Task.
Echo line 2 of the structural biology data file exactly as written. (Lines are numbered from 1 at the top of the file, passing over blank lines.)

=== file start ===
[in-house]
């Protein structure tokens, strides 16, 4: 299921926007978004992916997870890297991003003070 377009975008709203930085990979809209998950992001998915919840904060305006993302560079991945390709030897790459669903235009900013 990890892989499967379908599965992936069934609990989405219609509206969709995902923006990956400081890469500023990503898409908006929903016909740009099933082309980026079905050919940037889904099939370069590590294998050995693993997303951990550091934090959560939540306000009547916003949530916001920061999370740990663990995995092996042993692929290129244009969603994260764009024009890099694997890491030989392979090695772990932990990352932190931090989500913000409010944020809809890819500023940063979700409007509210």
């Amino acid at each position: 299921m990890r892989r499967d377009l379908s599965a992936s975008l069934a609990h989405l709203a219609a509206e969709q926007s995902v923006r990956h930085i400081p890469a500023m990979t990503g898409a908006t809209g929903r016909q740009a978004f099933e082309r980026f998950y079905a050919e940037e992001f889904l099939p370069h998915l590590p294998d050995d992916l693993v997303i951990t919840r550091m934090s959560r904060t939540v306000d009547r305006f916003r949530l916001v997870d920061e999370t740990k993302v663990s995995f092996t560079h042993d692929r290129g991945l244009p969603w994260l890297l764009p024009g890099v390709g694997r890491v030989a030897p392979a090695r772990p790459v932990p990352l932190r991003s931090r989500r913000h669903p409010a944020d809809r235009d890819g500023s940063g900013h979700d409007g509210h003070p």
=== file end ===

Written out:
């Protein structure tokens, strides 16, 4: 299921926007978004992916997870890297991003003070 377009975008709203930085990979809209998950992001998915919840904060305006993302560079991945390709030897790459669903235009900013 990890892989499967379908599965992936069934609990989405219609509206969709995902923006990956400081890469500023990503898409908006929903016909740009099933082309980026079905050919940037889904099939370069590590294998050995693993997303951990550091934090959560939540306000009547916003949530916001920061999370740990663990995995092996042993692929290129244009969603994260764009024009890099694997890491030989392979090695772990932990990352932190931090989500913000409010944020809809890819500023940063979700409007509210």